You would think a story told like this would suffer from underdeveloped world building and the like but it’s the exact opposite! Because you can include pictures and reports about everything in the world, it really makes it easy for the reader to see and understand what is happening. It also makes reading go a lot faster since the pages aren’t loaded with text.

–The Plot–

I loved that there were so many elements at play! From the romance (which was there in just the right amount) to the plague to the actual escape: it was just plain fun and addicting to read! I really wanted to get to the bottom of everything and there were great twists along the way.

–The Humour–

I just have to say that there were quite a few times I laughed out loud during this.

What I Didn’t Like:

–Nothing?–

Nothing immediately comes to mind when I think about what I didn’t like. I didn’t like how heavy the hardcover novel was to hold when I was reading in bed but that can’t be helped. I will admit though that it took me a little while to warm up to Kady but I was a total fan of hers by the end!

My Expectations for the Rest of the Series:

I think it is really interesting that the next book will feature completely different characters. While I love Kady and Ezra’s story (and really grew to like them as characters), I definitely want to see what else is happening in this world at the same time!

updates

–November 24, 2016– Book #2: Gemina

Illuminae was going to be a tough act to follow–but Gemina is more than a worthy successor!

I’ll admit, it took me a little while to warm up to Hanna’s character. Like Kady, I had to learn more about her character and see how she handles herself before I could call myself a fan. I think it’s hard to get to know these characters sometimes because the narration is just documents and chats. You don’t get the inner emotions you would if it were a first person narration; more outside looking in. But despite that, these are really well developed characters, it just takes a bit of time to establish it all.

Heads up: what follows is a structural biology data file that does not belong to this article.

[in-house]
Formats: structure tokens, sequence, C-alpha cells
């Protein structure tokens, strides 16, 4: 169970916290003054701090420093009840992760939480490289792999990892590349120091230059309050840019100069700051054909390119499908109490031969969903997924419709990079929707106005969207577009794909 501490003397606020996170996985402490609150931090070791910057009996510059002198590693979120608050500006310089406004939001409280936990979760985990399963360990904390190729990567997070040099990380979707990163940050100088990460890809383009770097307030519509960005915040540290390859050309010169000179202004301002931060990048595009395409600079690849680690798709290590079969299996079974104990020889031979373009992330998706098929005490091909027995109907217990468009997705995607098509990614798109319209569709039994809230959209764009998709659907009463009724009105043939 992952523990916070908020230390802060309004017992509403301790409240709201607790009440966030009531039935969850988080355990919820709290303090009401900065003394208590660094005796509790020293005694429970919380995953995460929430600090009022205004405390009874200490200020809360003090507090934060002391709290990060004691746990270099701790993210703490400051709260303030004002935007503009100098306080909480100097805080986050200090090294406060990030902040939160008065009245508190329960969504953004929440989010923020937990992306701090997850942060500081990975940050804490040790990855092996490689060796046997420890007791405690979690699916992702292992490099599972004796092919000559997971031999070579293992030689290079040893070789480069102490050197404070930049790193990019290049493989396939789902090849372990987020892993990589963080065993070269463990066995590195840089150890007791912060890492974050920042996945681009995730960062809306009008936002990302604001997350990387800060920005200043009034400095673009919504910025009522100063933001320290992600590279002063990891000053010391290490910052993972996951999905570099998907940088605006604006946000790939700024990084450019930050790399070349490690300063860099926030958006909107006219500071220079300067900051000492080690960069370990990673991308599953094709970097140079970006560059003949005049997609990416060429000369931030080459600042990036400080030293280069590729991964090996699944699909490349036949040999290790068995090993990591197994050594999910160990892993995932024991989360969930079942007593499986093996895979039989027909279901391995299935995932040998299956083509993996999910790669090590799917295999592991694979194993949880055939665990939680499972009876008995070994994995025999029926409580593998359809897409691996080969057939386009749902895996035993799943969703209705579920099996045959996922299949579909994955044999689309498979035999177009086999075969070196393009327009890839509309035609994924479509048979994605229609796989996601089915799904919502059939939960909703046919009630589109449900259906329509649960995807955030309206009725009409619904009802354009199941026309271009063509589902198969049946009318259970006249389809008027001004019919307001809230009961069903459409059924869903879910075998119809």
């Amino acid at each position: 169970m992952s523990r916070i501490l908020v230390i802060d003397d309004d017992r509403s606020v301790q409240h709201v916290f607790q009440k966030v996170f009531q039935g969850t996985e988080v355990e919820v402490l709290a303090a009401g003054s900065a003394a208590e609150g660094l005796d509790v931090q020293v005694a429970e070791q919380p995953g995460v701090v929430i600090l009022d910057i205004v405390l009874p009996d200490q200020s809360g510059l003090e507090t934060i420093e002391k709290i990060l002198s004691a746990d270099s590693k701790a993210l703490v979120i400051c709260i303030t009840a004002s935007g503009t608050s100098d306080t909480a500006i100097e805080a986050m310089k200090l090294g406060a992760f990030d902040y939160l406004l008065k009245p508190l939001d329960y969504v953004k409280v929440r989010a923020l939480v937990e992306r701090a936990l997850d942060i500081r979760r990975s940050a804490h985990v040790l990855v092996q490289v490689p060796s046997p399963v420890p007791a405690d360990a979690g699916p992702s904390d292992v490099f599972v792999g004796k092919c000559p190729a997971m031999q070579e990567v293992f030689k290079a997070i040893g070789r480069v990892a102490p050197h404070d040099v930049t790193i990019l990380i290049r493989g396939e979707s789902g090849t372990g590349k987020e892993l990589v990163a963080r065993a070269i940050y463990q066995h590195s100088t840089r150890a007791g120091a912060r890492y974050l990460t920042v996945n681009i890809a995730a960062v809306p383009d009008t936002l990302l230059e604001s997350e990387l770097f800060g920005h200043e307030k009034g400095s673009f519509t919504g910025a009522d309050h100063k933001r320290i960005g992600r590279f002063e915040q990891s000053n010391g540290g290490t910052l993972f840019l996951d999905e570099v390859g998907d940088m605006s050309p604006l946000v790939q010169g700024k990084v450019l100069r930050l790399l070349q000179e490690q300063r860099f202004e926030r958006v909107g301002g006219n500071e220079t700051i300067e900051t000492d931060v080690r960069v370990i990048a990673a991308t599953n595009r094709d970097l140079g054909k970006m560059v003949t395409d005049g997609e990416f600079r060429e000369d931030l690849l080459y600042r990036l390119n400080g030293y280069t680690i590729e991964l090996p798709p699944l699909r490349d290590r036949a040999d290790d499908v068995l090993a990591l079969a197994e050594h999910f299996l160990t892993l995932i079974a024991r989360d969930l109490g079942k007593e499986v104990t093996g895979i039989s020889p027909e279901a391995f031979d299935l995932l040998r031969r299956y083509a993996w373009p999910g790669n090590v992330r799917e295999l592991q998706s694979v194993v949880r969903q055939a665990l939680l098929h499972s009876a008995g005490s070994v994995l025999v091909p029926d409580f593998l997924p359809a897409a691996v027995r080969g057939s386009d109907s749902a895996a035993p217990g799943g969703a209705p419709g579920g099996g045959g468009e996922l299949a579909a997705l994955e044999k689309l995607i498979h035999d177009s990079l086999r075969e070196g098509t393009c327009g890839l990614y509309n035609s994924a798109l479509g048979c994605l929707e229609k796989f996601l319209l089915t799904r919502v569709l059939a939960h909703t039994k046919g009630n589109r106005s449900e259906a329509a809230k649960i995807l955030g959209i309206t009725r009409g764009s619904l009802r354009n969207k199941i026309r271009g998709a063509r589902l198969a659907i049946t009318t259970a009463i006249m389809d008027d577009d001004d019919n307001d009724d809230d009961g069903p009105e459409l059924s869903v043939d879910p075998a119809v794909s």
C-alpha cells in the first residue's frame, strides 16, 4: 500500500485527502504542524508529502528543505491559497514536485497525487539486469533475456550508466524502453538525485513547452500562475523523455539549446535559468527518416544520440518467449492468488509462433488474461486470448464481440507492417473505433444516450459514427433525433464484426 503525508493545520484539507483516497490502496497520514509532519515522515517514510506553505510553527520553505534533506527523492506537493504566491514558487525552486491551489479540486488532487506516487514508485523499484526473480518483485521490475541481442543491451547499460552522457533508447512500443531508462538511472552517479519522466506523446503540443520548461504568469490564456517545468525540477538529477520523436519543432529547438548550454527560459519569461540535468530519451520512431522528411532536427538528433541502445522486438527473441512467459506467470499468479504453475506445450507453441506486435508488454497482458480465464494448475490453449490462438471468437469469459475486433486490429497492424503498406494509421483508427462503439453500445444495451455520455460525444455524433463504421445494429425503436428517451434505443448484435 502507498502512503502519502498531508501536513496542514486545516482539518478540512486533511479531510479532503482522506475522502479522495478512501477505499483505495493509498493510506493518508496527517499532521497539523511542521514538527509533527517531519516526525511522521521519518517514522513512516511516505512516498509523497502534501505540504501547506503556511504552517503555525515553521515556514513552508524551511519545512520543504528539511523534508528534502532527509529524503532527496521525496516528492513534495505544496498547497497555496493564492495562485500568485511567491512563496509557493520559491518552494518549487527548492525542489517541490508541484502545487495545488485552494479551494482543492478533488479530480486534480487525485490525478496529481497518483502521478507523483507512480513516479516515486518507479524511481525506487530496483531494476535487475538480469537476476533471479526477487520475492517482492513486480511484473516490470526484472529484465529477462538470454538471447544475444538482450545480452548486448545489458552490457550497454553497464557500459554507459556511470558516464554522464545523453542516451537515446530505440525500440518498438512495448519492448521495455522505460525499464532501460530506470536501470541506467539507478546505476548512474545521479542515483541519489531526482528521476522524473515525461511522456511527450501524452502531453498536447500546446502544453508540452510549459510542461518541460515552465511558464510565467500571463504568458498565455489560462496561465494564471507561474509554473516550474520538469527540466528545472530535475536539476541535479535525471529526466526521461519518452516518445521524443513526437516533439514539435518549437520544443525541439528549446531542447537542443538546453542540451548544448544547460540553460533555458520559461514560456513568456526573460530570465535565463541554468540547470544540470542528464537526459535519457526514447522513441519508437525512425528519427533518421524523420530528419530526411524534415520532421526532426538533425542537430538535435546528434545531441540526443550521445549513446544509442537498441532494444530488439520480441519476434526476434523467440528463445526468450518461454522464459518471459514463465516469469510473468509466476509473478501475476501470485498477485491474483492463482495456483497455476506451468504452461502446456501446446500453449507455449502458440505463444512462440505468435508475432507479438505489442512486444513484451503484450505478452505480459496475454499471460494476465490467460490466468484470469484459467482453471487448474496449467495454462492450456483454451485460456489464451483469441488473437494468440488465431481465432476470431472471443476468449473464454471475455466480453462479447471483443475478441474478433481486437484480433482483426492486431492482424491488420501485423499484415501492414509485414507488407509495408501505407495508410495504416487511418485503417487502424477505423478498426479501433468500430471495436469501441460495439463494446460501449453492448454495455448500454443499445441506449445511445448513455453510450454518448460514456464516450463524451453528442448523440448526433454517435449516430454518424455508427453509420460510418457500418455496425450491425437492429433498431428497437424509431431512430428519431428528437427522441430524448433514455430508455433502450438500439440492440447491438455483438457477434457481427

I loved the action-suspense vibe we got in this book! Illuminae has some high-risk situations but this one really seemed more life-and-death to me and that made it a lot more thrilling to read. Add to it the great plot twists along the way and you have yourself a pretty addicting book!

My Rating: 5/5

Illuminae 5/5 | Gemina 4.5/5 | Book 3 TBP

overall

One of the coolest reads ever and one of the best reads I read in 2015! If you want to try Science Fiction but are scared to jump into the complicated worlds, this is a great introduction!

Read if You Like: unique POVs, world-building, Science Ficiton
Avoid if You: want more romance

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Series Review: Six of Crows by Leigh Bardugo

Series Review: Is this series worth your time? Does it get better as the novels progress? Or does it get worse? Find out below:

Six of Crows Series

booksynopsis

Synopsis for Six of Crows (from Goodreads):
Ketterdam: a bustling hub of international trade where anything can be had for the right price—and no one knows that better than criminal prodigy Kaz Brekker. Kaz is offered a chance at a deadly heist that could make him rich beyond his wildest dreams. But he can’t pull it off alone…

A convict with a thirst for revenge.

A sharpshooter who can’t walk away from a wager.

A runaway with a privileged past.

A spy known as the Wraith.

A Heartrender using her magic to survive the slums.

A thief with a gift for unlikely escapes.

Six dangerous outcasts. One impossible heist. Kaz’s crew is the only thing that might stand between the world and destruction—if they don’t kill each other first.